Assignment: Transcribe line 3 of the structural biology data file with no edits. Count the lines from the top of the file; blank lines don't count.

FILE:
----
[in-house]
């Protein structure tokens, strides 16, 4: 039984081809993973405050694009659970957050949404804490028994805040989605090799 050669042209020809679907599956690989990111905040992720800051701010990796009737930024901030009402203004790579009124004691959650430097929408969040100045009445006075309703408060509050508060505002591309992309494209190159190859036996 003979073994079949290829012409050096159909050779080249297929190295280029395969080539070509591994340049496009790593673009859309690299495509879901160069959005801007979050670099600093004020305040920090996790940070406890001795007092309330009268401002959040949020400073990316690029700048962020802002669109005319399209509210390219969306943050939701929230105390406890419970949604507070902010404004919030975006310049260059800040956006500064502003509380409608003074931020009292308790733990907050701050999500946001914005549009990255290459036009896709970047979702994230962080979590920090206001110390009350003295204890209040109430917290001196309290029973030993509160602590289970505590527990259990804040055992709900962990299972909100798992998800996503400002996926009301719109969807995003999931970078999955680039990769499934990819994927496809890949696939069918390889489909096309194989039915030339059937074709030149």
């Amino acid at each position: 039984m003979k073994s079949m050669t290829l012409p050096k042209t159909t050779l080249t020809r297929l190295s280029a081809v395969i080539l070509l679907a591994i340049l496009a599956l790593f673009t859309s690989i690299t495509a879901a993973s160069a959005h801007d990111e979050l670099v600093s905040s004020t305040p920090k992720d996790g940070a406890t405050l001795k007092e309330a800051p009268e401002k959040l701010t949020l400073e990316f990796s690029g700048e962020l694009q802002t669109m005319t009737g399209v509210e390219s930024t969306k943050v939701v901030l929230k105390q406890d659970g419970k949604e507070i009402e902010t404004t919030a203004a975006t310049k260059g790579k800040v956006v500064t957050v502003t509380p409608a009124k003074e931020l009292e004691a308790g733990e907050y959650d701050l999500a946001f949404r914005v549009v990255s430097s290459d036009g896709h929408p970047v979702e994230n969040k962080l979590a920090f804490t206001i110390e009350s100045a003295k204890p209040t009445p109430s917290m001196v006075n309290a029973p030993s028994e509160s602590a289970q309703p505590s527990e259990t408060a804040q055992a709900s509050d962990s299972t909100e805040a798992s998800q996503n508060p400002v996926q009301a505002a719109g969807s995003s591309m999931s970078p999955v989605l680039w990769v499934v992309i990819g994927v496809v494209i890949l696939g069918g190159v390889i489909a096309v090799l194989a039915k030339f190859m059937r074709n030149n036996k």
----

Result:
């Amino acid at each position: 039984m003979k073994s079949m050669t290829l012409p050096k042209t159909t050779l080249t020809r297929l190295s280029a081809v395969i080539l070509l679907a591994i340049l496009a599956l790593f673009t859309s690989i690299t495509a879901a993973s160069a959005h801007d990111e979050l670099v600093s905040s004020t305040p920090k992720d996790g940070a406890t405050l001795k007092e309330a800051p009268e401002k959040l701010t949020l400073e990316f990796s690029g700048e962020l694009q802002t669109m005319t009737g399209v509210e390219s930024t969306k943050v939701v901030l929230k105390q406890d659970g419970k949604e507070i009402e902010t404004t919030a203004a975006t310049k260059g790579k800040v956006v500064t957050v502003t509380p409608a009124k003074e931020l009292e004691a308790g733990e907050y959650d701050l999500a946001f949404r914005v549009v990255s430097s290459d036009g896709h929408p970047v979702e994230n969040k962080l979590a920090f804490t206001i110390e009350s100045a003295k204890p209040t009445p109430s917290m001196v006075n309290a029973p030993s028994e509160s602590a289970q309703p505590s527990e259990t408060a804040q055992a709900s509050d962990s299972t909100e805040a798992s998800q996503n508060p400002v996926q009301a505002a719109g969807s995003s591309m999931s970078p999955v989605l680039w990769v499934v992309i990819g994927v496809v494209i890949l696939g069918g190159v390889i489909a096309v090799l194989a039915k030339f190859m059937r074709n030149n036996k």